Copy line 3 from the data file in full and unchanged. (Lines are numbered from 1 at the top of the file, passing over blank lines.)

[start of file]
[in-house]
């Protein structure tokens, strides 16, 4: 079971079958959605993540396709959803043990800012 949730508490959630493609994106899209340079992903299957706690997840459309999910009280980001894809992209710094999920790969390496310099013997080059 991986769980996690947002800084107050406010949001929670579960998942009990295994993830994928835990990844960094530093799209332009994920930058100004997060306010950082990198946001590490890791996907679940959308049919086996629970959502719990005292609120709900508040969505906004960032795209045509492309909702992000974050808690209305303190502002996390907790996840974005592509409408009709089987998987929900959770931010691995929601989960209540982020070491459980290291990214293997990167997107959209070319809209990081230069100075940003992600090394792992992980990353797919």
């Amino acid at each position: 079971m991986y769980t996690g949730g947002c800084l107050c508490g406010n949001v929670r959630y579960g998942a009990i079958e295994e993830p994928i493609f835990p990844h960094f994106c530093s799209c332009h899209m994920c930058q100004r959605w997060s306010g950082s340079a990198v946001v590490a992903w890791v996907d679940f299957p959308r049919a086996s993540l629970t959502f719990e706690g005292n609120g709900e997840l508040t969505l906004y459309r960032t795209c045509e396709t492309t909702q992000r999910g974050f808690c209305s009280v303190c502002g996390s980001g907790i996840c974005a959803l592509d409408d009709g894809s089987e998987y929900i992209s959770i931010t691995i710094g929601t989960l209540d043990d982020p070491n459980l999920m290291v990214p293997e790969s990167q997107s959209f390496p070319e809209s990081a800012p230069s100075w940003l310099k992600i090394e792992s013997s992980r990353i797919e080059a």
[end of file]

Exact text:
């Amino acid at each position: 079971m991986y769980t996690g949730g947002c800084l107050c508490g406010n949001v929670r959630y579960g998942a009990i079958e295994e993830p994928i493609f835990p990844h960094f994106c530093s799209c332009h899209m994920c930058q100004r959605w997060s306010g950082s340079a990198v946001v590490a992903w890791v996907d679940f299957p959308r049919a086996s993540l629970t959502f719990e706690g005292n609120g709900e997840l508040t969505l906004y459309r960032t795209c045509e396709t492309t909702q992000r999910g974050f808690c209305s009280v303190c502002g996390s980001g907790i996840c974005a959803l592509d409408d009709g894809s089987e998987y929900i992209s959770i931010t691995i710094g929601t989960l209540d043990d982020p070491n459980l999920m290291v990214p293997e790969s990167q997107s959209f390496p070319e809209s990081a800012p230069s100075w940003l310099k992600i090394e792992s013997s992980r990353i797919e080059a």